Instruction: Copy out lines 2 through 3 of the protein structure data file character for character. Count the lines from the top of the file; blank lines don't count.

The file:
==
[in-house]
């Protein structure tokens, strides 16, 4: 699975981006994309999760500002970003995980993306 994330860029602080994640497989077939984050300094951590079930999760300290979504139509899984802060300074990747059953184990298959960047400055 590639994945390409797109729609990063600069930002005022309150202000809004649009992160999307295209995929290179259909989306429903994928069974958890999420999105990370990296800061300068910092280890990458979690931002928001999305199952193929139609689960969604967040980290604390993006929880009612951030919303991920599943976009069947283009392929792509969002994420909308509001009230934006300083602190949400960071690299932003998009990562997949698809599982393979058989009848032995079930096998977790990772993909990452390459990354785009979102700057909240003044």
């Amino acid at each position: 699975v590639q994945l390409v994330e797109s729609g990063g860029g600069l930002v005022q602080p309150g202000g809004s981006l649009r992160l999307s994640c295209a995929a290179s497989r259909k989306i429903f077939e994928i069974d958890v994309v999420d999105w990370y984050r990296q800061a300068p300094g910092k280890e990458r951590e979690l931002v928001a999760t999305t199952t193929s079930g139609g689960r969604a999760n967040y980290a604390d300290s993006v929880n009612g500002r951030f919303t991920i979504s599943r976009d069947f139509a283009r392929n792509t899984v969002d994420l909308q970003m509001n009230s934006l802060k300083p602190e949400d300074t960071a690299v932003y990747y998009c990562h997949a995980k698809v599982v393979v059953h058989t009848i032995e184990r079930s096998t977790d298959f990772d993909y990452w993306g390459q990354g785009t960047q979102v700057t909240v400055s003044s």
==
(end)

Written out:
């Protein structure tokens, strides 16, 4: 699975981006994309999760500002970003995980993306 994330860029602080994640497989077939984050300094951590079930999760300290979504139509899984802060300074990747059953184990298959960047400055 590639994945390409797109729609990063600069930002005022309150202000809004649009992160999307295209995929290179259909989306429903994928069974958890999420999105990370990296800061300068910092280890990458979690931002928001999305199952193929139609689960969604967040980290604390993006929880009612951030919303991920599943976009069947283009392929792509969002994420909308509001009230934006300083602190949400960071690299932003998009990562997949698809599982393979058989009848032995079930096998977790990772993909990452390459990354785009979102700057909240003044």
């Amino acid at each position: 699975v590639q994945l390409v994330e797109s729609g990063g860029g600069l930002v005022q602080p309150g202000g809004s981006l649009r992160l999307s994640c295209a995929a290179s497989r259909k989306i429903f077939e994928i069974d958890v994309v999420d999105w990370y984050r990296q800061a300068p300094g910092k280890e990458r951590e979690l931002v928001a999760t999305t199952t193929s079930g139609g689960r969604a999760n967040y980290a604390d300290s993006v929880n009612g500002r951030f919303t991920i979504s599943r976009d069947f139509a283009r392929n792509t899984v969002d994420l909308q970003m509001n009230s934006l802060k300083p602190e949400d300074t960071a690299v932003y990747y998009c990562h997949a995980k698809v599982v393979v059953h058989t009848i032995e184990r079930s096998t977790d298959f990772d993909y990452w993306g390459q990354g785009t960047q979102v700057t909240v400055s003044s």